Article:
‘Voluntourism’: The reality behind the Instagram photos


The summer holidays are every student’s dream – heralding an empty expanse of time with which to travel, work or volunteer. For many the ability to combine travel and volunteer work provides the perfect ‘hybrid summer’. We can all find ourselves with a tan and exotic Instagram feed to go with it. Such a summer has become incredibly popular under the umbrella of voluntourism. And it’s no surprise really.

But it’s not all ‘sun and games’ – the popular baggage label can be exploited by companies wanting to sell a vision of summer, all for a high price and a distilled experience of the real world. A world that manifests itself in real disadvantages lived in by those under the red line in peripheral regions of the world, poor education, inadequate public health and food scarcity to name a few.

This is not to say that volunteering overseas is a waste of time. It is an opportunity to share cultures and make friends from different backgrounds, whilst expanding skills and furthering cross-cultural relations. But perhaps it is not always the glowing venture it appears. As someone who is passionate about development and travel and who has volunteered abroad multiple times – for causes I have truly believed in –  even I have had my doubts.EDITED

Our motives may be to help communities across the world develop. But the question is: how? Too often, projects in switched off localities are poorly organised and this means that making a difference halfway across the world becomes difficult. Sure. You can
travel 3,000 miles and dedicate months of your life but it doesn’t necessarily mean that the right resources are waiting. Or the right quality or quantity. The utilities you need to carry out a task are hard to source. On top of this, the administration and communication of small NGO’s within the community is something which can be disappointing. Occasionally, the idealism of global charity work is in practice shrouded by red tape.

We have to remember that whilst volunteering overseas can be, and often is, a highly rewarding, positive and beneficial experience for both sides of the ocean, the volunteers and the communities, it can be taken over by travel corporations and the media – selling a mediocre and limited project in return for a line on a CV and a glowing tan. As prospective planners we cannot allow the corporate world to sell us a vision of summer. A vision that is too often saturated by false advertising which latches onto our desires of what our summer will be, playing in a field of competitive student holiday makers. It is true that the current culture amongst UK students appears to argue over ‘who had the best summer?’ And who used their time most wisely?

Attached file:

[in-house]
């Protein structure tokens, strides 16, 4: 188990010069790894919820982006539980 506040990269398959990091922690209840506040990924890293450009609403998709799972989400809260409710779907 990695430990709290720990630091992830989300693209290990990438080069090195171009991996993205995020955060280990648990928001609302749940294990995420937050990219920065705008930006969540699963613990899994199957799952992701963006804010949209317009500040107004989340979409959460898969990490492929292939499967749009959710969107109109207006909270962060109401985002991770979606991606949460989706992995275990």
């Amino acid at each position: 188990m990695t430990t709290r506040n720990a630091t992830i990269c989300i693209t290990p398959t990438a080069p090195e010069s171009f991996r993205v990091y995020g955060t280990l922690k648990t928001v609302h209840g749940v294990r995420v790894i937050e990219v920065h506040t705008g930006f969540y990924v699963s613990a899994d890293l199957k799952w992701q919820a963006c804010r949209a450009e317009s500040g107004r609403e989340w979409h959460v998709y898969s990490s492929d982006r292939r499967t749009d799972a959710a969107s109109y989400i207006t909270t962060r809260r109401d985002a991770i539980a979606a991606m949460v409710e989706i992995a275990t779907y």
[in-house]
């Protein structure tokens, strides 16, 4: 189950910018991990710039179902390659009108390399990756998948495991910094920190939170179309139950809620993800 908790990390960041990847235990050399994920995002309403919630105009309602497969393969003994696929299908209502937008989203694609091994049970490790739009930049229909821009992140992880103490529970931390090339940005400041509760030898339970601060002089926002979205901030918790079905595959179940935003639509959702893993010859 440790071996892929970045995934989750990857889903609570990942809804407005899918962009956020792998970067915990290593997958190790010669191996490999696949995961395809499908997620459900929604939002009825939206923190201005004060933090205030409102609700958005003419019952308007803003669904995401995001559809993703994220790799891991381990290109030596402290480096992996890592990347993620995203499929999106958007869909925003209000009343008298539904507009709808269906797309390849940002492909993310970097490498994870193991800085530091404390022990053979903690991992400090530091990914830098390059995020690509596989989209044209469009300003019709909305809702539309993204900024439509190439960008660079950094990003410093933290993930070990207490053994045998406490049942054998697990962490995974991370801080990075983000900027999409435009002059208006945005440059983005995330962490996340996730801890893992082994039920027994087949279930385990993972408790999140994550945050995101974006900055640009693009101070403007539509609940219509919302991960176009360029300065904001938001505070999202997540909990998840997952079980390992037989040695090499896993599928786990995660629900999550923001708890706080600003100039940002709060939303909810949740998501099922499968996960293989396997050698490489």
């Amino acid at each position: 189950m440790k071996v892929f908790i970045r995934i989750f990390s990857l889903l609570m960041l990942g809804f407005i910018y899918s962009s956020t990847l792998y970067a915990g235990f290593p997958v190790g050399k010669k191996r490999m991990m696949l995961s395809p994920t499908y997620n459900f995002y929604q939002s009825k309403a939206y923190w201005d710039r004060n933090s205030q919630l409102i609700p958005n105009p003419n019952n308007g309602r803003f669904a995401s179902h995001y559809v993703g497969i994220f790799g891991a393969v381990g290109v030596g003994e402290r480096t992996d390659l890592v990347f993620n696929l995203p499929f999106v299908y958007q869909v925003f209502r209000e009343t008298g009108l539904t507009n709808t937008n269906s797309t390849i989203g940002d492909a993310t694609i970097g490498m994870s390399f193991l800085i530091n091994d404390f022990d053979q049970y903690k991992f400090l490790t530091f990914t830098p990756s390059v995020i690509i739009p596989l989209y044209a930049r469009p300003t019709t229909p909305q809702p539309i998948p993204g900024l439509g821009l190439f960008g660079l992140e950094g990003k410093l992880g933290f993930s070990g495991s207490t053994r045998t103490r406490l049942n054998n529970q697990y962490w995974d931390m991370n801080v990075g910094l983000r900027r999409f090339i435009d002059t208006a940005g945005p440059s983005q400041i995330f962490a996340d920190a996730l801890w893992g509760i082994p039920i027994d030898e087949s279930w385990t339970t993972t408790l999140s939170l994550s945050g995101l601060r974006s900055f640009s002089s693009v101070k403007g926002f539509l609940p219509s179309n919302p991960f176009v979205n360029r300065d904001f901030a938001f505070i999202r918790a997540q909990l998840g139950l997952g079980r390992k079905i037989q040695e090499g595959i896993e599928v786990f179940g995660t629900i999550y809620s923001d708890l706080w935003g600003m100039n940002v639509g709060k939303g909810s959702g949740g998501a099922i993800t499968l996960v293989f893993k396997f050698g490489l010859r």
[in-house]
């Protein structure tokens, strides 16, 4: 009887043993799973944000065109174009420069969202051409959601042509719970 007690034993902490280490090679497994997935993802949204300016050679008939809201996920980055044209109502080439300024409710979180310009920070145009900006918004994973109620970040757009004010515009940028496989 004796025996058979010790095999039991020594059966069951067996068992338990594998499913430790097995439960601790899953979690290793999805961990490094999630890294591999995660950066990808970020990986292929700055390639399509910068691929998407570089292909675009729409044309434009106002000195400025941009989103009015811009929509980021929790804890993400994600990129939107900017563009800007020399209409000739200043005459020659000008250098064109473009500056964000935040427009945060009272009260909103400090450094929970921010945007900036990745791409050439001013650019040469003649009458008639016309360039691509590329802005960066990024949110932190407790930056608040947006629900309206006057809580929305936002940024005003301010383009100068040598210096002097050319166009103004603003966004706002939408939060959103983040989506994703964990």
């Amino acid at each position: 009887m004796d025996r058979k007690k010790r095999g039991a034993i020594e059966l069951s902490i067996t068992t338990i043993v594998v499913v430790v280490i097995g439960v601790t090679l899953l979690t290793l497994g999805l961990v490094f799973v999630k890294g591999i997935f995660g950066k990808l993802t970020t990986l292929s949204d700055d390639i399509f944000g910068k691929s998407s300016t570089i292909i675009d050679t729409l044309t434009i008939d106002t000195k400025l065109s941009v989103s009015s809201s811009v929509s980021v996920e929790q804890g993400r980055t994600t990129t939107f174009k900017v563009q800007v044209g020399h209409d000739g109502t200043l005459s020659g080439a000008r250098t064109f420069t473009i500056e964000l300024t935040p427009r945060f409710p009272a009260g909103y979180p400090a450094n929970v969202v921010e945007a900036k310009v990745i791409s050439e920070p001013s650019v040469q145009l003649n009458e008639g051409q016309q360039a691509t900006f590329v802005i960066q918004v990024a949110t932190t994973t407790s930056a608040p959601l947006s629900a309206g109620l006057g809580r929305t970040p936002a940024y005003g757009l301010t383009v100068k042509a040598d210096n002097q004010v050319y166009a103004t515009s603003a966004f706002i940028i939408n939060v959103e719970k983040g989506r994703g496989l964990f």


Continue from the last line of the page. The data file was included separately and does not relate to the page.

Such notions of how we spend our free time and money can make us ignorant to the issues that lie beneath the surface of our own country, community, and even street. If you are looking to make a difference and learn new skills you don’t have to travel across oceans and pay thousands of pounds. Perhaps you need look no further than outside your very own window. If we can’t acknowledge the poverty and disposessed people in our own country and communities then what are we really striving for?

Of course voluntourism can be a wonderful experience; setting up small scale, sustainable projects in switched off regions. But it is far from perfect and is often subject to exploitation. Exploitation that we must be wary of even if disguised under good intentions.12204972_878088755602553_1096030548_n

Therefore, if you are passionate about travelling, helping communities and learning new skills it is something I would thoroughly endorse. But if you truly want to make a difference it is no ‘magic bullet’ – neither should you expect it to be. Ultimately, we are living in a society where people are willing to cross continents, cough up thousands of pounds and dedicate months for a ‘good cause’. As if there are no worthy causes right under our eyeline. Maybe we need to readjust our definition of a ‘good cause’ and reexamine our attitudes to the poor and disadvantaged in our own neighbourhood.


One thought on “‘Voluntourism’: The reality behind the Instagram photos

  • Hello,

    I enjoyed your article and think it raises some interesting points which I am hoping to address in my dissertation on Voluntourism. I wanted to ask if the cover picture is from an education centre in Battambang, Cambodia, in which FutureSense Foundation runs volunteer programmes. I worked for FutureSense Foundation over the summer and am considering using my experience there as a case study in my dissertation.

    If you’ve had an experience volunteering with them particularly or with a similar organisation, I would love to connect with you for further discussion. My email address is bethany.madden31@gmail.com.

    Kind regards,


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